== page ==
hearing voices

Hearing Voices: “auditory hallucinations” or multidimensional communication?


Researchers in Ireland
have discovered that more than 20% of children ages 11-13 reported hearing voices.  The study showed that these “auditory hallucinations” stop as they get older and only 7% of older adolescents (aged 13-16) continue to hear voices. It does not appear that the study looked at younger children, who often retain the ability to remember past lives and “see” through the dimensional wall to their “imaginary” friends.

The study also reports that nearly 80% of the teenagers who did continue to hear voices also had a psychiatric disorder, although I couldn’t find details about this in any of the news reports.

The planet Uranus is associated with radical experiences of all kinds, but it also has a connection to multidimensional experiences.  Uranus rules electricity and electromagnetic energy, and our human energy grid is electromagnetic in nature.  I personally believe that human consciousness began to change in the late 1700s when Uranus was discovered, and that every major cycle involving the planet Uranus opens more energetic doorways of human awareness.  This was especially true during the conjunction of Uranus and Neptune in the early 1990s, and there is no doubt that children born since this time have been more sensitive and unique than any other generation before them.

I wrote about the “hearing voices” phenomenon back in 2010, quoting a New York Times article reporting that since the early 1990s (when Uranus conjoined Neptune) a growing number of researchers have been examining the phenomenon of voices in our heads.  That conjunction of Uranus and Neptune linked the electromagnetic expansion of Uranus with the transcendent experiences of Neptune, resulting in lots of self-delusion but also the growth of personal spirituality (as opposed to religion […]

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By |2012-04-14T07:19:56-04:00April 14th, 2012|Consciousness|6 Comments

Voices in our heads

While I am out of town I have selected some interesting articles to repost.

Nearly all of us hear voices of one kind or another. My mother hears the voice of her mother criticizing her in her head. Someone I know well hears music in his head – full orchestras. When I do readings, I hear voices describing aspects of the chart to me before I have a chance to notice them. Are we all crazy? Granted, this is nothing like the people whose voices urge them to murder and worse, but perhaps there’s more to this phenomenon than simply classifying people who hear voices as schizophrenics.

An article in the New York Times (thank you Ellie Crystal) asks the question, “Can you live with the voices in your head?” The article cites the work of a group in Britain called “Hearing Voices Network” whose purpose is to bring people that hear voices an opportunity to get together for mutual support. The Times article suggests:

Since the 1990s, a growing number of researchers and clinicians, predominantly based in England, have been comparing voice-hearing in psychotic patients with voice-hearing in nonpatients, measuring the incidence of hallucinations in the general population, and using cognitive behavioral therapy (C.B.T.), a popular, short-term treatment for depression and anxiety, to help them manage their responses to the voices they continue to hear. C.B.T. typically asks patients to scrutinize how they interpret their symptoms rather than focusing on an illness as an underlying cause. “The matter of whether it’s effective, and to what extent,” Lieberman says, is still being investigated. So far, the use of C.B.T. in the treatment of psychoses is much more prevalent in the […]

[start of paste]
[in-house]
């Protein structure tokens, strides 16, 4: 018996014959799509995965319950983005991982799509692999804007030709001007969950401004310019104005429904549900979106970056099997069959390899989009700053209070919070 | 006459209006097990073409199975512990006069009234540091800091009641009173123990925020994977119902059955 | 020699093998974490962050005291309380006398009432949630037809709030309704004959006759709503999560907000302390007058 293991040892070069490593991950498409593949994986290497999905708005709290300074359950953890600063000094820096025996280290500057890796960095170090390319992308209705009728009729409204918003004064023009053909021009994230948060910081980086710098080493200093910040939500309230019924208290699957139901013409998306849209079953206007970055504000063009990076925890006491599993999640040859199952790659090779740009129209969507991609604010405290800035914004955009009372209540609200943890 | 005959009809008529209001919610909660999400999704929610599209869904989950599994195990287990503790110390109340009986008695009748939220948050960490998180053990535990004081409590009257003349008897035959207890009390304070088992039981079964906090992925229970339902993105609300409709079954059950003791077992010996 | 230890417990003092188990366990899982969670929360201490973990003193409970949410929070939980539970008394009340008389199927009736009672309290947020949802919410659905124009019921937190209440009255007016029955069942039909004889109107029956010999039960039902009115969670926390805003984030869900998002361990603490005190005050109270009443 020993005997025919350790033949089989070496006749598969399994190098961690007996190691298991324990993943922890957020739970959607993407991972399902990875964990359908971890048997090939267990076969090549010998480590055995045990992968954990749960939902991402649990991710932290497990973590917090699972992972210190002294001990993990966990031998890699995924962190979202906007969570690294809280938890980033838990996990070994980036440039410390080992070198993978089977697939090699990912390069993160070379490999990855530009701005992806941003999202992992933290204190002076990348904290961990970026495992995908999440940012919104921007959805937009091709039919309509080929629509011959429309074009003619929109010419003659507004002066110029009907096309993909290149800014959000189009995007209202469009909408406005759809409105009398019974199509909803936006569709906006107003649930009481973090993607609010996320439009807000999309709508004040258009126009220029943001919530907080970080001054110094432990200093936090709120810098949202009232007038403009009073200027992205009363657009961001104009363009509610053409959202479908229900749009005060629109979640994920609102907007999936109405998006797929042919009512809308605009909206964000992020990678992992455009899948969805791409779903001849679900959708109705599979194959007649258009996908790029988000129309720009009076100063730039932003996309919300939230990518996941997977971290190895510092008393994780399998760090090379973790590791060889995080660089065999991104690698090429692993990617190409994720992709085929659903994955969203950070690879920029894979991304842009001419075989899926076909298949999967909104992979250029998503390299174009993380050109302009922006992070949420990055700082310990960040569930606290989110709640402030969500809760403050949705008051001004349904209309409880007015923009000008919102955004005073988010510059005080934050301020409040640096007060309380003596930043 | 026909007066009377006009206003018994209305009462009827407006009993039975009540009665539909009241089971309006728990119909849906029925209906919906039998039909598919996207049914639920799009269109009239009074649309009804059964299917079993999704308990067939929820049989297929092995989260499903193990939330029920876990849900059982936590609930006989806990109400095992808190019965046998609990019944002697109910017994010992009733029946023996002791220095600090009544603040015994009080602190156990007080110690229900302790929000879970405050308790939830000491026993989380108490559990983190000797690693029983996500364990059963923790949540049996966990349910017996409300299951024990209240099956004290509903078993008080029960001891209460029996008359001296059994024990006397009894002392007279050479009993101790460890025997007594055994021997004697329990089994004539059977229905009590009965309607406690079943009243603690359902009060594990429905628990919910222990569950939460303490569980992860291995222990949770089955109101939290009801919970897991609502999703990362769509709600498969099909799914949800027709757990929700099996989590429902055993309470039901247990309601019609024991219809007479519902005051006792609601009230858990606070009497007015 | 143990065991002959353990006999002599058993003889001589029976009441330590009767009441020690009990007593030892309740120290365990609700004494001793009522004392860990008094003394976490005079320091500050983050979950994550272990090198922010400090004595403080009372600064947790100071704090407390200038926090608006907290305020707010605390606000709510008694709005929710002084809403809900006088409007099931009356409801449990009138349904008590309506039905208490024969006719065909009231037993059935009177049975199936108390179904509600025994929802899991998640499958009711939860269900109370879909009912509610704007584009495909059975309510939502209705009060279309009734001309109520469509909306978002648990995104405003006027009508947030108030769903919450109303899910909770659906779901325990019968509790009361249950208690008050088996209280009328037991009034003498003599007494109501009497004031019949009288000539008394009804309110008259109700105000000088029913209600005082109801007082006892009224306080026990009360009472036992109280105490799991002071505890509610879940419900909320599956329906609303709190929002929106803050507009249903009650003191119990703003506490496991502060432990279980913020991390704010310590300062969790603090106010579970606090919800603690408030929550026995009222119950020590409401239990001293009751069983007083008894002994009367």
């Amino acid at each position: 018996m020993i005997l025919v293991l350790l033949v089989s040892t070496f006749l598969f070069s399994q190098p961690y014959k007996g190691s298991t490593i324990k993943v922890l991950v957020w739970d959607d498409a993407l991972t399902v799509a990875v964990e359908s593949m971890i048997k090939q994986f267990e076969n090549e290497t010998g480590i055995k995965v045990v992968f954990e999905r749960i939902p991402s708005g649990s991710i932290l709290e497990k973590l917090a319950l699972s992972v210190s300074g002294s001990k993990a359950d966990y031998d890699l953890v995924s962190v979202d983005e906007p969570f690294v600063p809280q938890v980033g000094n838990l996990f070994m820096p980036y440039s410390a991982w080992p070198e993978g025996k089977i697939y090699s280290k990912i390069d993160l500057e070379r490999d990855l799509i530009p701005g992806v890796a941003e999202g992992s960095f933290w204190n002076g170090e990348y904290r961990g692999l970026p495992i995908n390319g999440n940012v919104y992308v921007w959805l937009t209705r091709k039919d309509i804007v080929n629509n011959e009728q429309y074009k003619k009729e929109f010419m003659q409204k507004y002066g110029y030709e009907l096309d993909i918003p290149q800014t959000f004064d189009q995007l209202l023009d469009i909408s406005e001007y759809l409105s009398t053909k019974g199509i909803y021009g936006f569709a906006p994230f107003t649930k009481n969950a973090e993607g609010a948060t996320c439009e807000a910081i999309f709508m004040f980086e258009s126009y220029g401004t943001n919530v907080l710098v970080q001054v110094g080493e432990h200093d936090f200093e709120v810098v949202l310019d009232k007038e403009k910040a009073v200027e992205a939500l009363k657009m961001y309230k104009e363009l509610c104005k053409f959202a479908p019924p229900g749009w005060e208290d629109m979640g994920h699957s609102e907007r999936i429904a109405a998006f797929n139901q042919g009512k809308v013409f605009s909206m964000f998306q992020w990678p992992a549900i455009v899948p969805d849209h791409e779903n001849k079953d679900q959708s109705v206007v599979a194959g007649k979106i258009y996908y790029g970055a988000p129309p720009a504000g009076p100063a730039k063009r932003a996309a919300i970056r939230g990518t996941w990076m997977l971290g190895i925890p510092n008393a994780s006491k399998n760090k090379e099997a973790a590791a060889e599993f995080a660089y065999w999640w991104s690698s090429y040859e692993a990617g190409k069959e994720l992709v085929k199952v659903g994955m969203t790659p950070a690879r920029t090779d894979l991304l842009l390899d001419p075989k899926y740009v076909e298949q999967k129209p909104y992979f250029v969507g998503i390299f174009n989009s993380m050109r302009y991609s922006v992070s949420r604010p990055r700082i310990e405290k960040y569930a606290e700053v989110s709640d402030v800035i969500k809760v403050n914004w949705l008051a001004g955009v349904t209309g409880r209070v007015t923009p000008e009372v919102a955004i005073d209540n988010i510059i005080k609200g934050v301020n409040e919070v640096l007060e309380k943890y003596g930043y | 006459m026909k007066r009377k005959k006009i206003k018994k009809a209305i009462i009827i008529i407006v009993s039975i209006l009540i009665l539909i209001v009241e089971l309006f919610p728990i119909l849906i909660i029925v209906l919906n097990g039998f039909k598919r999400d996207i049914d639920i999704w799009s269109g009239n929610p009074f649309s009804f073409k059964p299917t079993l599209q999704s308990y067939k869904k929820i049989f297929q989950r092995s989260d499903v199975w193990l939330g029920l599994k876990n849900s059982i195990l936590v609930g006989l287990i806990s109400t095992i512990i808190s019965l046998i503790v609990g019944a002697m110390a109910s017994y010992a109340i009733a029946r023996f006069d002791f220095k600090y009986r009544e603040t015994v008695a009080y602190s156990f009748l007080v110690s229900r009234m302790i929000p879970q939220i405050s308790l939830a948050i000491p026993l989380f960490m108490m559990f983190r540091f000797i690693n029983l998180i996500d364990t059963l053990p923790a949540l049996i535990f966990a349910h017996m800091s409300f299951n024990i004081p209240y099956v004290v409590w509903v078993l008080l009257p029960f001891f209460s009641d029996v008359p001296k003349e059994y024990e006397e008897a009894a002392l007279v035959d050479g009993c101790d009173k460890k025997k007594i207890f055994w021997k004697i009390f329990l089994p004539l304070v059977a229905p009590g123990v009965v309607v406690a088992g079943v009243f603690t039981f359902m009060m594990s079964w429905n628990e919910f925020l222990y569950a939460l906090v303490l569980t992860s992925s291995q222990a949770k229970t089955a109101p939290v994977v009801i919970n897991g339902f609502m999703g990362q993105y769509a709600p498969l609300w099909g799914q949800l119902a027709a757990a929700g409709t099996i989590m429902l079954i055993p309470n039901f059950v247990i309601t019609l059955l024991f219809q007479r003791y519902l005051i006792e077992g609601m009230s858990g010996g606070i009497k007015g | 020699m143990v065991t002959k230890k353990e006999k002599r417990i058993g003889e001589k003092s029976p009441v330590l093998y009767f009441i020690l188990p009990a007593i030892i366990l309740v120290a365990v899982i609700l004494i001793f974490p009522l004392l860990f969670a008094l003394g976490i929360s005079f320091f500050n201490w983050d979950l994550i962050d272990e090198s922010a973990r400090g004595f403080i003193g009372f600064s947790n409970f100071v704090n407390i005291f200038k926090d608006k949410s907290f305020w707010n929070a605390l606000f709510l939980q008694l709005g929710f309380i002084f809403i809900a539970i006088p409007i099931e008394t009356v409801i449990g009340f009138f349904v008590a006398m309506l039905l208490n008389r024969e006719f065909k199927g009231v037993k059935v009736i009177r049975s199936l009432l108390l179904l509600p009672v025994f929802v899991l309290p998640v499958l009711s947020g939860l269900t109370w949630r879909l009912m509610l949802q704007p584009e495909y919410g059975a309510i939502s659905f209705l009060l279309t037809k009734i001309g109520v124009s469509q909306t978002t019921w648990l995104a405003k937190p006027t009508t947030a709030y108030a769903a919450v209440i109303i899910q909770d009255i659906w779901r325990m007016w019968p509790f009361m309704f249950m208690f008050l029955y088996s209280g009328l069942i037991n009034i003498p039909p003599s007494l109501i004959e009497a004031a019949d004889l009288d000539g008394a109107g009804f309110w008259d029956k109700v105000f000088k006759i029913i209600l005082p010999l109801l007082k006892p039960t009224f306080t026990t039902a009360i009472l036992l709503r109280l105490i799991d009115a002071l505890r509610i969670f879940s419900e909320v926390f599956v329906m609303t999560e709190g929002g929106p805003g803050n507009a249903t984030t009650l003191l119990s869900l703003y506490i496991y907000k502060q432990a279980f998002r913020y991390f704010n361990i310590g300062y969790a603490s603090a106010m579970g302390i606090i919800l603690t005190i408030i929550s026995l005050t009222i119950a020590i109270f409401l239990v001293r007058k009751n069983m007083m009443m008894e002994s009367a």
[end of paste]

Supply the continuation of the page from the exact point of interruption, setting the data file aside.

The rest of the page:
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By |2018-11-19T21:22:37-05:00May 29th, 2010|Life, Psychology|1 Comment

Voices in our heads

voicesNearly all of us hear voices of one kind or another. My mother hears the voice of her mother criticizing her in her head. Someone I know well hears music in his head – full orchestras. When I do readings, I hear voices describing aspects of the chart to me before I have a chance to notice them. Are we all crazy? Granted, this is nothing like the people whose voices urge them to murder and worse, but perhaps there’s more to this phenomenon than simply classifying people who hear voices as schizophrenics.

An article in the New York Times (thank you Ellie Crystal) asks the question, “Can you live with the voices in your head?” The article cites the work of a group in Britain called “Hearing Voices Network” whose purpose is to bring people that hear voices an opportunity to get together for mutual support. The Times article suggests:

Since the 1990s, a growing number of researchers and clinicians, predominantly based in England, have been comparing voice-hearing in psychotic patients with voice-hearing in nonpatients, measuring the incidence of hallucinations in the general population, and using cognitive behavioral therapy (C.B.T.), a popular, short-term treatment for depression and anxiety, to help them manage their responses to the voices they continue to hear. C.B.T. typically asks patients to scrutinize how they interpret their symptoms rather than focusing on an illness as an underlying cause. “The matter of whether it’s effective, and to what extent,” Lieberman says, is still being investigated. So far, the use of C.B.T. in the treatment of psychoses is much more prevalent in the U.K. than in the U.S.

I’m sure the powerful Big Pharma lobby has something to do with that.

But still, the whole concept […]

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By |2018-11-19T21:22:18-05:00March 27th, 2007|Consciousness, Favorite posts, Psychology|Comments Off on Voices in our heads
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